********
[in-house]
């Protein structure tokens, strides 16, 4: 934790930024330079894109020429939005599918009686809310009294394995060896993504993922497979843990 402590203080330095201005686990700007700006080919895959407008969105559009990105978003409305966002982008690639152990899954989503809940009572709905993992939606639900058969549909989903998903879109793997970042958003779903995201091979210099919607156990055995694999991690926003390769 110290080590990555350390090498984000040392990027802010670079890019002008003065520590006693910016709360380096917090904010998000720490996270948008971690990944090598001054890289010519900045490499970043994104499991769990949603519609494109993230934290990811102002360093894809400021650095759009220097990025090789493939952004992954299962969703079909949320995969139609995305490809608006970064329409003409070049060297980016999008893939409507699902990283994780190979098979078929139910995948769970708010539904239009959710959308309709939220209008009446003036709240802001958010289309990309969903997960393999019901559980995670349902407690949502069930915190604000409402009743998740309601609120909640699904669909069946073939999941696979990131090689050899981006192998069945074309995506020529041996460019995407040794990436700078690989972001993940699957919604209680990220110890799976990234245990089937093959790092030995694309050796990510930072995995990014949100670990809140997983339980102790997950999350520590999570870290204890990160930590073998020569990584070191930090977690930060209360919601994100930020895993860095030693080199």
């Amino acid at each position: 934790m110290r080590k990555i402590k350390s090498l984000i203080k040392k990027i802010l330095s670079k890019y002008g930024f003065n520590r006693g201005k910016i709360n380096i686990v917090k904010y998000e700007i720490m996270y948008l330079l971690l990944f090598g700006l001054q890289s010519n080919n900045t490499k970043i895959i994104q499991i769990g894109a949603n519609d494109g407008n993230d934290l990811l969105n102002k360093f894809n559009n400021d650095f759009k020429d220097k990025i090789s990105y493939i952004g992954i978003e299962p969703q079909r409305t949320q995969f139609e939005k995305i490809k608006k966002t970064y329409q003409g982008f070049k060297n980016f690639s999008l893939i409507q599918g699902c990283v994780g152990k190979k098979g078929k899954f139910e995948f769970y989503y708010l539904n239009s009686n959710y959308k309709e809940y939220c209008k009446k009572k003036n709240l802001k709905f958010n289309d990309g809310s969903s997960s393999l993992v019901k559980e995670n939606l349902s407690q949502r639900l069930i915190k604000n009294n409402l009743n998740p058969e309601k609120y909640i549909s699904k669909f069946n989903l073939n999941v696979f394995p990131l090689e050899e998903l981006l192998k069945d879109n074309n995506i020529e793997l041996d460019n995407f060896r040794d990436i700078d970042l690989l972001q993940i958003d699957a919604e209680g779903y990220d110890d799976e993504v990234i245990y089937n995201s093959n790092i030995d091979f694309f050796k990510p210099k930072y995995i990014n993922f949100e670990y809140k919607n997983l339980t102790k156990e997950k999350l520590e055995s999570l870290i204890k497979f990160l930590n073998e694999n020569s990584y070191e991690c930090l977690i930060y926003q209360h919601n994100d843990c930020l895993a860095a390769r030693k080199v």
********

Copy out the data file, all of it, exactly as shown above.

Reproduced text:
[in-house]
């Protein structure tokens, strides 16, 4: 934790930024330079894109020429939005599918009686809310009294394995060896993504993922497979843990 402590203080330095201005686990700007700006080919895959407008969105559009990105978003409305966002982008690639152990899954989503809940009572709905993992939606639900058969549909989903998903879109793997970042958003779903995201091979210099919607156990055995694999991690926003390769 110290080590990555350390090498984000040392990027802010670079890019002008003065520590006693910016709360380096917090904010998000720490996270948008971690990944090598001054890289010519900045490499970043994104499991769990949603519609494109993230934290990811102002360093894809400021650095759009220097990025090789493939952004992954299962969703079909949320995969139609995305490809608006970064329409003409070049060297980016999008893939409507699902990283994780190979098979078929139910995948769970708010539904239009959710959308309709939220209008009446003036709240802001958010289309990309969903997960393999019901559980995670349902407690949502069930915190604000409402009743998740309601609120909640699904669909069946073939999941696979990131090689050899981006192998069945074309995506020529041996460019995407040794990436700078690989972001993940699957919604209680990220110890799976990234245990089937093959790092030995694309050796990510930072995995990014949100670990809140997983339980102790997950999350520590999570870290204890990160930590073998020569990584070191930090977690930060209360919601994100930020895993860095030693080199």
């Amino acid at each position: 934790m110290r080590k990555i402590k350390s090498l984000i203080k040392k990027i802010l330095s670079k890019y002008g930024f003065n520590r006693g201005k910016i709360n380096i686990v917090k904010y998000e700007i720490m996270y948008l330079l971690l990944f090598g700006l001054q890289s010519n080919n900045t490499k970043i895959i994104q499991i769990g894109a949603n519609d494109g407008n993230d934290l990811l969105n102002k360093f894809n559009n400021d650095f759009k020429d220097k990025i090789s990105y493939i952004g992954i978003e299962p969703q079909r409305t949320q995969f139609e939005k995305i490809k608006k966002t970064y329409q003409g982008f070049k060297n980016f690639s999008l893939i409507q599918g699902c990283v994780g152990k190979k098979g078929k899954f139910e995948f769970y989503y708010l539904n239009s009686n959710y959308k309709e809940y939220c209008k009446k009572k003036n709240l802001k709905f958010n289309d990309g809310s969903s997960s393999l993992v019901k559980e995670n939606l349902s407690q949502r639900l069930i915190k604000n009294n409402l009743n998740p058969e309601k609120y909640i549909s699904k669909f069946n989903l073939n999941v696979f394995p990131l090689e050899e998903l981006l192998k069945d879109n074309n995506i020529e793997l041996d460019n995407f060896r040794d990436i700078d970042l690989l972001q993940i958003d699957a919604e209680g779903y990220d110890d799976e993504v990234i245990y089937n995201s093959n790092i030995d091979f694309f050796k990510p210099k930072y995995i990014n993922f949100e670990y809140k919607n997983l339980t102790k156990e997950k999350l520590e055995s999570l870290i204890k497979f990160l930590n073998e694999n020569s990584y070191e991690c930090l977690i930060y926003q209360h919601n994100d843990c930020l895993a860095a390769r030693k080199v």